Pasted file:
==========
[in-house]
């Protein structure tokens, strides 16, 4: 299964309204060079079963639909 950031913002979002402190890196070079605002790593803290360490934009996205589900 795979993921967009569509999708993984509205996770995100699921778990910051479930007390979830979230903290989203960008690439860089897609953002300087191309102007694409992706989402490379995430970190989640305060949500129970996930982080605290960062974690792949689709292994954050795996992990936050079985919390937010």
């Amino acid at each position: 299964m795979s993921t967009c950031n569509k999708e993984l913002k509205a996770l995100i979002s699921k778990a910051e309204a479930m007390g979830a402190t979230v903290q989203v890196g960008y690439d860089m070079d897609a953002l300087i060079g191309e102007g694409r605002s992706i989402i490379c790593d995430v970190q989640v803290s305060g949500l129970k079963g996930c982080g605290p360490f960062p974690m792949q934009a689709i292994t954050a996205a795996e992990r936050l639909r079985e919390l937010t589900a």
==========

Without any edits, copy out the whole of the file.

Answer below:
[in-house]
């Protein structure tokens, strides 16, 4: 299964309204060079079963639909 950031913002979002402190890196070079605002790593803290360490934009996205589900 795979993921967009569509999708993984509205996770995100699921778990910051479930007390979830979230903290989203960008690439860089897609953002300087191309102007694409992706989402490379995430970190989640305060949500129970996930982080605290960062974690792949689709292994954050795996992990936050079985919390937010």
């Amino acid at each position: 299964m795979s993921t967009c950031n569509k999708e993984l913002k509205a996770l995100i979002s699921k778990a910051e309204a479930m007390g979830a402190t979230v903290q989203v890196g960008y690439d860089m070079d897609a953002l300087i060079g191309e102007g694409r605002s992706i989402i490379c790593d995430v970190q989640v803290s305060g949500l129970k079963g996930c982080g605290p360490f960062p974690m792949q934009a689709i292994t954050a996205a795996e992990r936050l639909r079985e919390l937010t589900a």